Martin Gleeson column: Where England will look to improve

England's James Roby is held up by the New Zealand defence during the International Test Series match
England's James Roby is held up by the New Zealand defence during the International Test Series match

FORMER Wigan and Great Britain centre Martin Gleeson dissects England’s Test opener - and picks out areas to improve in London...

The best part of Sunday’s opening Test win?

It was only a six or seven out of 10 performance. We’ve got a lot of improvement in us.

But to play like that and to still get the win, by rolling up our sleeves and bashing them about a bit, is hugely encouraging.

Obviously, England were slow out of the blocks in going 10-0 down.

The times the Kiwis pressured our line can be traced back to poor kicks. I could see the logic of trying to put the ball high and meet Roger Tuivasa-Sheck as he caught it. But if you’re going to use that ploy, the kicks need to be on the money; they weren’t, and the back-three were able to collect uncontested, look at the line before they set off and get their side good early field position.

But what I liked about the game was the way the halfbacks reassessed mid-game, and came up with an alternative kicking strategy. That’s what you want your halfbacks to do – fix on the go.

In the second-half, particularly, George Williams put in some good kicks. Throw into the mix the two nice passes for tries in the first-half, and he will take a lot from the experience of his first major Test.

As the first-half went on they gained some momentum, and a big factor of that was their bench; Tom Burgess, especially, made plenty of metres and James Roby was able to pierce the line on the back of that.

The big men really stood up in the second-half – James Graham, Sean O’Loughlin – and drained the Kiwis of their energy, and it’s no coincidence that’s when the errors and penalties crept into New Zealand’s game.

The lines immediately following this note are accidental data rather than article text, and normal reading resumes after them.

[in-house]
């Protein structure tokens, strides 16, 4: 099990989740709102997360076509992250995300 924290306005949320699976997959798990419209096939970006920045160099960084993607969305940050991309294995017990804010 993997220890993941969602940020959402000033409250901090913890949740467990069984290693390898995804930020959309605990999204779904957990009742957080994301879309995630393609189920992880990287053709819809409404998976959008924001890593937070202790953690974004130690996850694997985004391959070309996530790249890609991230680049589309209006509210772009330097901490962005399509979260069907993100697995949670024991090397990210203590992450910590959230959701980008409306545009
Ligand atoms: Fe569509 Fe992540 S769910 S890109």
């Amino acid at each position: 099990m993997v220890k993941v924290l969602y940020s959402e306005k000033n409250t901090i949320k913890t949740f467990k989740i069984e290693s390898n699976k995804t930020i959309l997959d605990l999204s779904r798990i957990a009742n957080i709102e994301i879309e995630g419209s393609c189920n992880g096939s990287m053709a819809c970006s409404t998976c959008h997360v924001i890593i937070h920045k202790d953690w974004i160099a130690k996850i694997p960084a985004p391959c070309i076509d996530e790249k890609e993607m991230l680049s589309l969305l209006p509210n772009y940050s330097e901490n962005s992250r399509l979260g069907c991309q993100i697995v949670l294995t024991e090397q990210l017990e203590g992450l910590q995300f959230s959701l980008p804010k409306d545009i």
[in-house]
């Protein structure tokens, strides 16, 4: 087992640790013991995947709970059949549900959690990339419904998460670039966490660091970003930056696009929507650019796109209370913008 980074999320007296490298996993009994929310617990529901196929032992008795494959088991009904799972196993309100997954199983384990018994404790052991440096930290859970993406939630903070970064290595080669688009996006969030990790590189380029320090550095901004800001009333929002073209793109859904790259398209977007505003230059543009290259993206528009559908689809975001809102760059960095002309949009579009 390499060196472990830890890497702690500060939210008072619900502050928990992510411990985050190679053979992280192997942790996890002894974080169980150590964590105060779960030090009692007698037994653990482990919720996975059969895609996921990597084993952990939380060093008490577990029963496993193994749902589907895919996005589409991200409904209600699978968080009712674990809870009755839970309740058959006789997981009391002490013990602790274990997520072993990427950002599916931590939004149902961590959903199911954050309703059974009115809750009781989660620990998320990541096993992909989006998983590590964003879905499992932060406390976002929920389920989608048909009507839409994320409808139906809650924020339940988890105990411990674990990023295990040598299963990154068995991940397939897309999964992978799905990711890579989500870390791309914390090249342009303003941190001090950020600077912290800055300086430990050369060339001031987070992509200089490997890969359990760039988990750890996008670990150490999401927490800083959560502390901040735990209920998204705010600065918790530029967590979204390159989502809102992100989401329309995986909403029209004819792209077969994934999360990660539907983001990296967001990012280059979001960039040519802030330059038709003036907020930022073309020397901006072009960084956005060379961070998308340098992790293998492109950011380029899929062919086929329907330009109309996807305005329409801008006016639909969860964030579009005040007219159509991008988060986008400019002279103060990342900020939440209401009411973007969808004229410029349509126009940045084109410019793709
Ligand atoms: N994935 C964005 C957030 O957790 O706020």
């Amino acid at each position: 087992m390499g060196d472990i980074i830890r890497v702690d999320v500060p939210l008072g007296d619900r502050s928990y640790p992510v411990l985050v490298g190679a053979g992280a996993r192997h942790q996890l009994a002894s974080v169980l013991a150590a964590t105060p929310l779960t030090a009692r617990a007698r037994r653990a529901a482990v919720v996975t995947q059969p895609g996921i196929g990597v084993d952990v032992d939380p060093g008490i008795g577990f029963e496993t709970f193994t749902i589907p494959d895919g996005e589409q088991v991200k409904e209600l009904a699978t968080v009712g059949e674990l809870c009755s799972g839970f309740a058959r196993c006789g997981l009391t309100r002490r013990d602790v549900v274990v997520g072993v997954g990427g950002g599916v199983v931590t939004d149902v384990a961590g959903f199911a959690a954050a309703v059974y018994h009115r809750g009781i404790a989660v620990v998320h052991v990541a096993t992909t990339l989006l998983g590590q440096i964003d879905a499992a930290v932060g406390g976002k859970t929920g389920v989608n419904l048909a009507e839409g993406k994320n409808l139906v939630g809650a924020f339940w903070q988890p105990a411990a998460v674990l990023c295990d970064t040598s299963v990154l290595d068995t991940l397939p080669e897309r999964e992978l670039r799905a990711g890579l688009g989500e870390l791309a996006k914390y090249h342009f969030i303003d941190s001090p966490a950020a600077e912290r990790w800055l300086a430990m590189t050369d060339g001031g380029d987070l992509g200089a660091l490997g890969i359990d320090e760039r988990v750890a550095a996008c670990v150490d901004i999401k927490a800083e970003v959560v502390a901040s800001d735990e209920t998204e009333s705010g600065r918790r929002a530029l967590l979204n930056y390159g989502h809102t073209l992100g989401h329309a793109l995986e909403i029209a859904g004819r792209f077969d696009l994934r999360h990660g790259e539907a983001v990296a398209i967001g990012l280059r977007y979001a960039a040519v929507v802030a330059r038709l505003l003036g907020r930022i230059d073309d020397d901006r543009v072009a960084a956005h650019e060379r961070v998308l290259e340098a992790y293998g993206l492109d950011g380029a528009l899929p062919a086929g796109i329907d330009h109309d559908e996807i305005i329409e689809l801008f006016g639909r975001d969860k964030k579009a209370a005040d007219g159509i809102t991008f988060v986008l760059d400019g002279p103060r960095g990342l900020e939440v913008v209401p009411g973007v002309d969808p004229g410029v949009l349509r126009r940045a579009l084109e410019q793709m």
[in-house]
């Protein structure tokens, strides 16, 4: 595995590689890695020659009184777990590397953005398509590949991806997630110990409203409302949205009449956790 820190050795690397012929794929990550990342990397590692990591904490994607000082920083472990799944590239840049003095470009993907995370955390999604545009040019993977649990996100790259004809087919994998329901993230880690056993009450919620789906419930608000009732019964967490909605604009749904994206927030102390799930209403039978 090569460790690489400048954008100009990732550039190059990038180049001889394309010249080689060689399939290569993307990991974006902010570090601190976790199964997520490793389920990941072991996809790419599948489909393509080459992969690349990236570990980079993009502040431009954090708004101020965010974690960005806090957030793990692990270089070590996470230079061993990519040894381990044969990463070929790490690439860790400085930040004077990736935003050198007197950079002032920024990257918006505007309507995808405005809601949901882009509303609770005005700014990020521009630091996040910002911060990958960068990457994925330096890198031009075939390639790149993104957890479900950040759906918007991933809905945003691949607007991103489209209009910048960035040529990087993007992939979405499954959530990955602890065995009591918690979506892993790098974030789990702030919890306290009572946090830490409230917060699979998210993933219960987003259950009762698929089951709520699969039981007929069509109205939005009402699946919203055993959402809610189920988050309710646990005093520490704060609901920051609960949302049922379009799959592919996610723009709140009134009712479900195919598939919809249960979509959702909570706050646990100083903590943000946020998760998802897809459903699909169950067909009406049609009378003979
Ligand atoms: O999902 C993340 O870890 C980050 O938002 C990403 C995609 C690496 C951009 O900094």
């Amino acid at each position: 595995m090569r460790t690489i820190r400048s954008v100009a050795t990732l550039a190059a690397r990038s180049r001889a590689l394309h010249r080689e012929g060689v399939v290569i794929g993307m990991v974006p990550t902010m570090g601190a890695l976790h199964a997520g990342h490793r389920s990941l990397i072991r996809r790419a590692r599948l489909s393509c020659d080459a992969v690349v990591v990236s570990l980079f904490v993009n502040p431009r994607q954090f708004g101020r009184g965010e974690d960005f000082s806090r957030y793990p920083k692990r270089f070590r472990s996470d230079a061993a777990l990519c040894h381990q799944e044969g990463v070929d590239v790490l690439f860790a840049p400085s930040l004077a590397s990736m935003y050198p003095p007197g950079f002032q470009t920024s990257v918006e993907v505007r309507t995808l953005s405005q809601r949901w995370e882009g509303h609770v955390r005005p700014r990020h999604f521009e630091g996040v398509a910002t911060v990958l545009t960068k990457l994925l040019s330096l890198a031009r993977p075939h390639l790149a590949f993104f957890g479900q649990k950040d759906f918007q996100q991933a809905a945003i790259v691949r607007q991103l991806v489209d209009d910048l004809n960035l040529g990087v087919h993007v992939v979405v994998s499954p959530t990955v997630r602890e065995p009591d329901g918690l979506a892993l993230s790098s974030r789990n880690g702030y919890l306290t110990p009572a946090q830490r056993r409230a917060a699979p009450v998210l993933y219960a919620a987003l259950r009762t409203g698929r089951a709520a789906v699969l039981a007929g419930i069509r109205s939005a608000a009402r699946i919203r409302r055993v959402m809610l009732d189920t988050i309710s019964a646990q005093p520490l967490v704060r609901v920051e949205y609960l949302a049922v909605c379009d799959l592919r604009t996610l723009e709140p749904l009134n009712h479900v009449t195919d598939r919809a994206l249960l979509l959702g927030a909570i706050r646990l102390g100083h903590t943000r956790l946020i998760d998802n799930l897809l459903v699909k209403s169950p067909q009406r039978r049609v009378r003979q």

It’s hard to be critical after a 26-12 win, but I’d like to see our edges get more involved in the second Test.

Kallum Watkins is the best centre in Super League but he’s not had a chance to replicate that form on the Test stage yet. I’d like to see him brought into the game a bit.

Ryan Hall was easily the best of the back three. He made a couple of great defensive plays and was strong bringing the ball back.

That’s why, last week, I said Hall would be one of my starters in the England side.

And all the others I mentioned – Graham, Roby, O’Loughlin – stood up, too.

Another I picked out was Liam Farrell.

He’s an outstanding player. Deceptively quick, agile, defensively strong, fit – he used to blitz the fitness tests when I was at Wigan – he’s a very solid, dependable player who doesn’t cut corners. And in Test matches you really value qualities like consistency and hard work; you’d rather have a very good, all-round player with a solid base, than a player who can create a flash of magic but then mess the next three or four things up.

The ball didn’t go his way in the opening Test, but – aside from a couple penalties – he did nothing wrong.

It’s not always about the brilliant things you do, but limiting their brilliance, too. The left-side was defensively stronger than the right.

Both teams will be better for the run, and I’m expecting a higher-quality Test on Saturday.

If the Kiwis try and tighten up the middle – where they were dominated in Hull – then it may leave them vulnerable to be exploited out wide.

Will Steve McNamara make changes to his side?

I think he may stick with Burgess on the left wing, but let him know that a bit more is expected from him now he’s had his first taste.

Huddersfield’s Jermaine McGillvary will be keen to get his chance. Brett Ferres made an impact, not just with his two tries, and has done enough to earn the right-side second-row spot from Elliot Whitehead.

And, presuming everyone is fit, I wouldn’t be surprised if Ben Westwood replaced Whitehead in the squad; the Warrington forward brings a confrontational style which can trouble the Kiwis.

Roby did really well and, interestingly, after he took a knock he came straight back on as soon as he’d passed his head-test.

McNamara obviously realised they were better with him on the pitch.

Personally, I’d start with Roby at No.9, and just play Hodgson for short spells, maybe a few minutes either side of half-time.

McNamara even has the option of playing Roby for 80 minutes if he wants. Robes is ridiculously fit. At St 
Helens, he’d turn up for training after a six-week break, do a bleep test and finish it. And he’d not break sweat! He’s a freak – he simply is not able to get tired.

England will be confident of victory, and rightly so, because they won and they know they’ve still got a couple of gears left to go. Hopefully they can brush up on certain areas, bring the backs into the game a bit more, and we can wrap the series up with a game to go.